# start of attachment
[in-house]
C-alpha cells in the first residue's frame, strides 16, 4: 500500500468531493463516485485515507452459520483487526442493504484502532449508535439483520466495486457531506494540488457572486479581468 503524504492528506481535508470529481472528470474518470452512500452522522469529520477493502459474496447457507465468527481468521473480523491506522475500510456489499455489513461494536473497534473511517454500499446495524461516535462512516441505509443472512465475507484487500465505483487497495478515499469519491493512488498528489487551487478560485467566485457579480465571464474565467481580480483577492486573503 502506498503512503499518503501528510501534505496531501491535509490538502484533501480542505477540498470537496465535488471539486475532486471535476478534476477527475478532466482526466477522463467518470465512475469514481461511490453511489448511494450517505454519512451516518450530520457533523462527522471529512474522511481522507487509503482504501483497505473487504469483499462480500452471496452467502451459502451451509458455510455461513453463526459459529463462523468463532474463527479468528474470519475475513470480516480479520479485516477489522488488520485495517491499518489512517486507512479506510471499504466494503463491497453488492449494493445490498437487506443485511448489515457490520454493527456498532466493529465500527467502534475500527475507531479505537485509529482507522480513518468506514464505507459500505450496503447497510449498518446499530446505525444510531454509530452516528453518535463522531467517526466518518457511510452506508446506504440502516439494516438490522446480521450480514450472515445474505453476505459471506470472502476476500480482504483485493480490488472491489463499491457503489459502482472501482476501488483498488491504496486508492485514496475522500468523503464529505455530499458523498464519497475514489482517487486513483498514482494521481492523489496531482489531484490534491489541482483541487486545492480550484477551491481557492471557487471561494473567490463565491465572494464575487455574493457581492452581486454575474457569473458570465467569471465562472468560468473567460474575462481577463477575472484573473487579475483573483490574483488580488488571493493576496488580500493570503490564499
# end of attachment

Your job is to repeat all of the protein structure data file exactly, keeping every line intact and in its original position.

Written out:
[in-house]
C-alpha cells in the first residue's frame, strides 16, 4: 500500500468531493463516485485515507452459520483487526442493504484502532449508535439483520466495486457531506494540488457572486479581468 503524504492528506481535508470529481472528470474518470452512500452522522469529520477493502459474496447457507465468527481468521473480523491506522475500510456489499455489513461494536473497534473511517454500499446495524461516535462512516441505509443472512465475507484487500465505483487497495478515499469519491493512488498528489487551487478560485467566485457579480465571464474565467481580480483577492486573503 502506498503512503499518503501528510501534505496531501491535509490538502484533501480542505477540498470537496465535488471539486475532486471535476478534476477527475478532466482526466477522463467518470465512475469514481461511490453511489448511494450517505454519512451516518450530520457533523462527522471529512474522511481522507487509503482504501483497505473487504469483499462480500452471496452467502451459502451451509458455510455461513453463526459459529463462523468463532474463527479468528474470519475475513470480516480479520479485516477489522488488520485495517491499518489512517486507512479506510471499504466494503463491497453488492449494493445490498437487506443485511448489515457490520454493527456498532466493529465500527467502534475500527475507531479505537485509529482507522480513518468506514464505507459500505450496503447497510449498518446499530446505525444510531454509530452516528453518535463522531467517526466518518457511510452506508446506504440502516439494516438490522446480521450480514450472515445474505453476505459471506470472502476476500480482504483485493480490488472491489463499491457503489459502482472501482476501488483498488491504496486508492485514496475522500468523503464529505455530499458523498464519497475514489482517487486513483498514482494521481492523489496531482489531484490534491489541482483541487486545492480550484477551491481557492471557487471561494473567490463565491465572494464575487455574493457581492452581486454575474457569473458570465467569471465562472468560468473567460474575462481577463477575472484573473487579475483573483490574483488580488488571493493576496488580500493570503490564499